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Everything posted by LostinParis

  1. For me, sleep is elusive. I’ve tried everything, including an overnight sleep study to investigate a possible physical cause, sleep restriction therapy, and a sleep psychologist to investigate an emotional cause. Diagnosis: I have psychosomatic insomnia. And the stress of being a single mum of three, running a business. Add peri-menopause for some extra fun. Insomnia is common amongst us creative types. Intense dreams stem from rich imaginations. Let me know if you find an “off” switch.
  2. It’s like breeding kittens for the sole purpose of torturing them.
  3. Do you mean god is purposefully deceiving us? Then god is an asshole and not worthy of your worship. When I was a Christian I would pray to god to protect me from Satan’s deception. However I was told that my prayers were no guarantee of protection - ultimately it was god who decided whether or not I was protected. So if I am unable to protect myself from being deceived by Satan, then it is god’s responsibility, not mine, if I actually get deceived by Satan. What a mind fuck.
  4. It’s strange how what once made sense to us as Christians now seems ludicrous once we lost our faith. Even when I was still a Christian I would sometimes wonder why it seemed I need a degree in theology to understand god’s message. I agree with @Myrkhoos that Christian theology is elitist. Doesn’t god want us all to be saved? Why allow the bible to be so confusing and vague? Why not make clear instructions for his wishes? It’s unreasonable to expect us to decipher it. This problem has led to the slaughter of countless Christians by other Christians. Surely god could have predicted this mess?
  5. What conspiracists and creationists have in common is not just a suspicion of science, but “teleological” thinking patterns. A belief that there is a purpose or intent behind every event. “Everything happens for a reason”: https://www.google.com.au/amp/s/theconversation.com/amp/theres-a-psychological-link-between-conspiracy-theories-and-creationism-101849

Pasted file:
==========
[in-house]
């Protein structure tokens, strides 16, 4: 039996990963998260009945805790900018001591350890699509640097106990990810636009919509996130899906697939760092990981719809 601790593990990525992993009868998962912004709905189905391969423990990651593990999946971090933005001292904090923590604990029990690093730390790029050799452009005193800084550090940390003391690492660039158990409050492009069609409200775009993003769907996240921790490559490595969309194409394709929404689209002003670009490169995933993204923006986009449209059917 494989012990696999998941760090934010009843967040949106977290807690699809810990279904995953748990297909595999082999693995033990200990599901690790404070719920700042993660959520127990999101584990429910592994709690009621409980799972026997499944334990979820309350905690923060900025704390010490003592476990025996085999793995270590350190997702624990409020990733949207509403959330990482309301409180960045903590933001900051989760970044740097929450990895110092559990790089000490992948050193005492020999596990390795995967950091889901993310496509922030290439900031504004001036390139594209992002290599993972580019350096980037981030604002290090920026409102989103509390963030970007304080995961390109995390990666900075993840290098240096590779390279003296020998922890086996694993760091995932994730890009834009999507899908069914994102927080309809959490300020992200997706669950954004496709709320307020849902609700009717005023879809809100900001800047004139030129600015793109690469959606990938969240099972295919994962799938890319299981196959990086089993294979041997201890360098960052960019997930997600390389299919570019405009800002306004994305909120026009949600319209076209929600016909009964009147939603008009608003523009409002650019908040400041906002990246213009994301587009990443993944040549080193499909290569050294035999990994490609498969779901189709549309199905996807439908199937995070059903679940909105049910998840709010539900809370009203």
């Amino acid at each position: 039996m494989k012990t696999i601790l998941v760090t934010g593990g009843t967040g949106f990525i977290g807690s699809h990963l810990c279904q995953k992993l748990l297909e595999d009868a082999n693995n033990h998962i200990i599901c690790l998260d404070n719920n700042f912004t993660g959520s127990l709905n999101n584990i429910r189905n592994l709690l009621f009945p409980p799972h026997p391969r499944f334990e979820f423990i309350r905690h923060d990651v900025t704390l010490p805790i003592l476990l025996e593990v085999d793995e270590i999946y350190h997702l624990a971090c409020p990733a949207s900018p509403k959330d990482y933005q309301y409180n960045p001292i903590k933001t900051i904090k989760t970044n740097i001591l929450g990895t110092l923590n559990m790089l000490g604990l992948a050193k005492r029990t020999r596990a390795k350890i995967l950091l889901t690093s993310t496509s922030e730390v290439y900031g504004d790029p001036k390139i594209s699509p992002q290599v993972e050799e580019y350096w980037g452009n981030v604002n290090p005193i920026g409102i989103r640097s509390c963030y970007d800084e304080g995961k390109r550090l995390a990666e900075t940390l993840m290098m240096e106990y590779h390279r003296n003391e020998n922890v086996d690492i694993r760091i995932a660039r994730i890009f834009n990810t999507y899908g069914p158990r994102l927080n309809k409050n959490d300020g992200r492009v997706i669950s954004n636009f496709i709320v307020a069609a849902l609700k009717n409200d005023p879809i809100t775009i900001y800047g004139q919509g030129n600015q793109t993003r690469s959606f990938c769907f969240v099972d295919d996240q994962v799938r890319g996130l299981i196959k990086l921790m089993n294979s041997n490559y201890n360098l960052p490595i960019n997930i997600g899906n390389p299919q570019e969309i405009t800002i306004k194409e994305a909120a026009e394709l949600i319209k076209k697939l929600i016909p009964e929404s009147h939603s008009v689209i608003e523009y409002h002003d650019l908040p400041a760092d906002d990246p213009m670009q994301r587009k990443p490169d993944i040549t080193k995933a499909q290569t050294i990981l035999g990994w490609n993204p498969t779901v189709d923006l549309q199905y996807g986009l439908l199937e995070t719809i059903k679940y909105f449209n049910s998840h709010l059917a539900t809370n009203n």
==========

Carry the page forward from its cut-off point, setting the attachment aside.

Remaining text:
6. I read an article about neuroscientists stimulating particular areas of the brain to induce “out-of-body experiences” and other hallucinations. Our brains are capable of wacky stuff. I’ll try to find the link to the article.
  7. Bingo. An irrational fear, indoctrinated into you while you likely were too young to listen critically. I wasn’t raised with the flames and torture type of hell, but rather a “separation from god”. This repackaging of hell to make it more palatable is in some ways worse because it’s not so abstract. We all know, whether we remember or not, what it felt like to be separated from a parent when we were very young. This fear of abandonment is an evolutionary survival mechanism. We are the product of thousands of generations of the most anxious children. We trusted what our parents told us was true. Children are gullible. This has been exploited by religion. It’s so abusive. I’m too angry to be scared anymore.
  8. Eternal Dalmatians sounds more like heaven. Cool thought exercise.
  9. Christianity offers us certainty. I had to learn to be comfortable with uncertainty. Would you live your life any differently if there were no god? No heaven or hell?
  10. For me, not knowing became easier over time. Very uncomfortable at first, but now strangely liberating. I don’t think we can possess absolute truth about anything. This may all be a dream. I may be just a brain attached to a computer inside the Matrix. Who knows? Who cares?
  11. When I was a christian I experienced several “miracles” which I now in hindsight regard as coincidence, confirmation bias or “counting the hits and ignoring the misses”. Sometimes “I don’t know” is the best (though unsatisfying) answer. Also, I lied and exaggerated as a christian in order to “bring people to god”, which is how I justified this to myself.
  12. Lots to discuss with my christian friends, thanks guys!
  13. Is this true? I often hear this statement from christians who insist that without Judeo-Christian values we would be worse off as a society. As if believing in god for the sake of tradition will prevent us from becoming morally bankrupt or something. How best to reply?
  14. I was taught that god created us “perfect”. But then we messed that up in the Garden of Eden. Now we humans are like a cake that has been baked in a dented cake tin.
  15. My religious friends would simply say that Alexa and her family will be rewarded in heaven for their suffering. Praise the lard!
  16. Would you live your life any differently if there were no heaven or hell? And no god to send you there?